The hip-gop group joins other artists on the cable music channel The Box, and their controversial report on purchasing weapons has people buzzing

By Heather Keets
Updated May 14, 1993 at 04:00 AM EDT

”We’re like Channel 2 News,” growls Big D.S. from hip-hop’s mad-face invasion, Onyx. ”We just report what’s goin’ on inna U.S.G. — the United States Ghetto, knowhatimsayin’?”

If these four B-Boys are the reporters, then the nightly news must be on BoxTalk, the viewer-programmed offshoot of the cable music channel The Box. For anywhere from $1.25 to $2.95 a call (depending on caller’s location), viewers can peep at their favorite recording artist not singing, not rapping, just talking. But with little editing and such artists as Ice-T and heavy- metal rocker Danzig in creative control, what began as four minutes of mild self-promotion has segued into music-industry bashing and expletive-heavy editorializing that some consider to be in questionable taste.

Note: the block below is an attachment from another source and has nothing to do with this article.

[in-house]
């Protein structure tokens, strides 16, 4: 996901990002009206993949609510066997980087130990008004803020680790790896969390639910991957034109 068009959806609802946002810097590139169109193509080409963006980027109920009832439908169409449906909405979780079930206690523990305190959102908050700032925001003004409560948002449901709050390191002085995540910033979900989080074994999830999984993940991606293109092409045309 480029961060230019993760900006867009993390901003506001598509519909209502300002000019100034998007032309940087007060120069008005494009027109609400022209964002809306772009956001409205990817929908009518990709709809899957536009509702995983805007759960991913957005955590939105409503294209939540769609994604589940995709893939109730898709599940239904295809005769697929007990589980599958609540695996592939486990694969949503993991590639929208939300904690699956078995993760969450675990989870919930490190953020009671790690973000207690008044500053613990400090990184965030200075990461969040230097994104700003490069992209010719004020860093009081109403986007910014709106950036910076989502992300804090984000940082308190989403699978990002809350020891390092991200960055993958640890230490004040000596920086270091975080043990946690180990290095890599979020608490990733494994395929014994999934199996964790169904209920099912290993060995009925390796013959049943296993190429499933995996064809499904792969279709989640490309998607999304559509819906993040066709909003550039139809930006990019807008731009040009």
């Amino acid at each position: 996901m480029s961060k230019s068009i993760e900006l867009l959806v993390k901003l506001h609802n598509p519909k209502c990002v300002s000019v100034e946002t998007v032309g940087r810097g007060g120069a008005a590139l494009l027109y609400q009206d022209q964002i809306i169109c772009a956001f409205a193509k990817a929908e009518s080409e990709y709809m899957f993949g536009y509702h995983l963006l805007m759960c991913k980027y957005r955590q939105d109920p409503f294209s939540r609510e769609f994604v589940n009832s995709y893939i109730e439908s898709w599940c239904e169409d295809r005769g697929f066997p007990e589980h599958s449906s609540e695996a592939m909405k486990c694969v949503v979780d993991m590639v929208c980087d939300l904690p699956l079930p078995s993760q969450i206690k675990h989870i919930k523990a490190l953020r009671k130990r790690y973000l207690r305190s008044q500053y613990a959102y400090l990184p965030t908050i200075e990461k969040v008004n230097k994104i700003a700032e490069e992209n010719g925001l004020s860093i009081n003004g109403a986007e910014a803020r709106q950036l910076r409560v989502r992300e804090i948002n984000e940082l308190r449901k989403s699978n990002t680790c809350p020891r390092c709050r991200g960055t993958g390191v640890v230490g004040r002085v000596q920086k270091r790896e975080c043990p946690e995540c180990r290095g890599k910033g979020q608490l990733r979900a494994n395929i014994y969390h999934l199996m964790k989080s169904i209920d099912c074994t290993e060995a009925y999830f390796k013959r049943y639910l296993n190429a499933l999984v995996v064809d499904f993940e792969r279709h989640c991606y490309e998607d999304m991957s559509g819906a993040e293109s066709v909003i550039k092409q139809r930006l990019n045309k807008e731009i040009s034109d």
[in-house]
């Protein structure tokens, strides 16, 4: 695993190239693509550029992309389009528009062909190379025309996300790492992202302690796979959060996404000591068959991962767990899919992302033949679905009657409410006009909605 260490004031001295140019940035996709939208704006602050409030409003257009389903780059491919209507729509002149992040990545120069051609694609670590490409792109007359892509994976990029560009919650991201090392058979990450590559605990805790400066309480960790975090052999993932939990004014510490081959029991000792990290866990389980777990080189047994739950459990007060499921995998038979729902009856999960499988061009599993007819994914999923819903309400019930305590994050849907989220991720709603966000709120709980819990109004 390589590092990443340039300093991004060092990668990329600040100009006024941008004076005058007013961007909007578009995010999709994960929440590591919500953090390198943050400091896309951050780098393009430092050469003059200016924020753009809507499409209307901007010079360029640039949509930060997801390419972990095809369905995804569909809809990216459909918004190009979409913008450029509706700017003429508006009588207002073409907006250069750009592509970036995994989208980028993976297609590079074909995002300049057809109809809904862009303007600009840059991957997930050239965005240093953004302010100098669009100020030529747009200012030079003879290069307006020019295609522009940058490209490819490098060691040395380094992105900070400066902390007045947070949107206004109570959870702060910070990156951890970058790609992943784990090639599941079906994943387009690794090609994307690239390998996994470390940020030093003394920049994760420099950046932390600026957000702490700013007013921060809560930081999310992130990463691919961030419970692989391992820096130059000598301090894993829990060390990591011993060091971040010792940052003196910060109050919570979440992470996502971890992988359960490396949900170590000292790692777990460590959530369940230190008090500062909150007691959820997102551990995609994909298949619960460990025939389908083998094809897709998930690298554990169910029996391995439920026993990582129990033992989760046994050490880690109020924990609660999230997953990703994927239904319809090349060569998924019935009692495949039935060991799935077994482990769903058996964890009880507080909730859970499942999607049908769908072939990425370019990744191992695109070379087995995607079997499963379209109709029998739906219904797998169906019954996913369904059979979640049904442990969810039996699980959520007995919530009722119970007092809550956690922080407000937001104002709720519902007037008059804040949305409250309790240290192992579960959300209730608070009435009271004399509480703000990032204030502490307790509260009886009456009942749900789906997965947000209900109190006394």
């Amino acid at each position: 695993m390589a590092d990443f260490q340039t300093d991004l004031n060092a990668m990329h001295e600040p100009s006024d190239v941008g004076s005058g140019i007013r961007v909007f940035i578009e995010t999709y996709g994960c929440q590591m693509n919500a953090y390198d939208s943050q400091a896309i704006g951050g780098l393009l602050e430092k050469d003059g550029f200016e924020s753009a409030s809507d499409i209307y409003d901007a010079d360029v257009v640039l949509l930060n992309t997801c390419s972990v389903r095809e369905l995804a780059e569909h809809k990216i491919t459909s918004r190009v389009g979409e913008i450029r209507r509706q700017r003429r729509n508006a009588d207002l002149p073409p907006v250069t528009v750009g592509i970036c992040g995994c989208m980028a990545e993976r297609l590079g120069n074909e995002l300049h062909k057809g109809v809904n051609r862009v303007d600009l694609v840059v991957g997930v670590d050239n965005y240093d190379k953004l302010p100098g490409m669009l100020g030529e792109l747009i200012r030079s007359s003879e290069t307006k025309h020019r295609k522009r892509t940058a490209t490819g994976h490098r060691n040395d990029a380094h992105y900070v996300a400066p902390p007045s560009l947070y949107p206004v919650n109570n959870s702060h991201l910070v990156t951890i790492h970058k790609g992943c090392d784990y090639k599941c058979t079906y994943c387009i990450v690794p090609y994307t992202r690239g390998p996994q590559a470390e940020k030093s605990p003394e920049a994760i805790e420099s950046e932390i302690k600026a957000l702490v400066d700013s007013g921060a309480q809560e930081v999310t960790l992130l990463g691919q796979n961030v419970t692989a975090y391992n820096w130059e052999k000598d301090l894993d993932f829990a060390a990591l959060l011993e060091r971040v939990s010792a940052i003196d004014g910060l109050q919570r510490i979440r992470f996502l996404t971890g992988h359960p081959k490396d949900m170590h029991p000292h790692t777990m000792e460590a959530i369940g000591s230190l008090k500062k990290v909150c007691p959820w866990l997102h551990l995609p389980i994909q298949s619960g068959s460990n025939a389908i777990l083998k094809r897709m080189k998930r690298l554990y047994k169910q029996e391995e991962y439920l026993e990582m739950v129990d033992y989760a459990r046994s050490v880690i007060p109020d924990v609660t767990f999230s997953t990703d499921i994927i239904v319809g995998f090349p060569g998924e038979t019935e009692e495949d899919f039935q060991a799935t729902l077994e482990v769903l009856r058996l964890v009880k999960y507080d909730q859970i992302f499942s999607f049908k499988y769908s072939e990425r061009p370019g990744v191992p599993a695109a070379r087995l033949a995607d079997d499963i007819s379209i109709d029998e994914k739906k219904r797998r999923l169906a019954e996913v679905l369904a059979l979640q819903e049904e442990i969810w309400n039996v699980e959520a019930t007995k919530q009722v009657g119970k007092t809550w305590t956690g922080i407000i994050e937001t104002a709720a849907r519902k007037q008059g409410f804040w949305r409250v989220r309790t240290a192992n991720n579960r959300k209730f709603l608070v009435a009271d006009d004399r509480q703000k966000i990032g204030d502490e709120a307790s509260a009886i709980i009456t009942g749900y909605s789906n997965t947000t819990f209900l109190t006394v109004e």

Case in point: Onyx’s dramatization of how to buy a gun on the streets of L.A. The clip is in the top 10 of the 500,000 requests BoxTalk tracks every month. Onyx insists that it, like their top 10 single, ”Throw Ya Gunz,” does not encourage violence but rather explains a serious problem. ”It’s too easy to buy a gun in the ghetto,” says raspy-voiced Sticky Fingaz. ”And we wanted to bring it to people who don’t know this goes on,” adds Fredro Starr.

BoxTalk creator John Robson also defends the segment: ”If you watch it, you’ll see they [Onyx] say we gotta fix this problem. It shouldn’t be this easy to get a gun. And the message is much stronger when it comes from a hot group and it’s not sugar-coated in the form of a network PSA.” BoxTalk, he adds, is ”a forum for artists who don’t get much chance through mainstream channels to say what they feel.”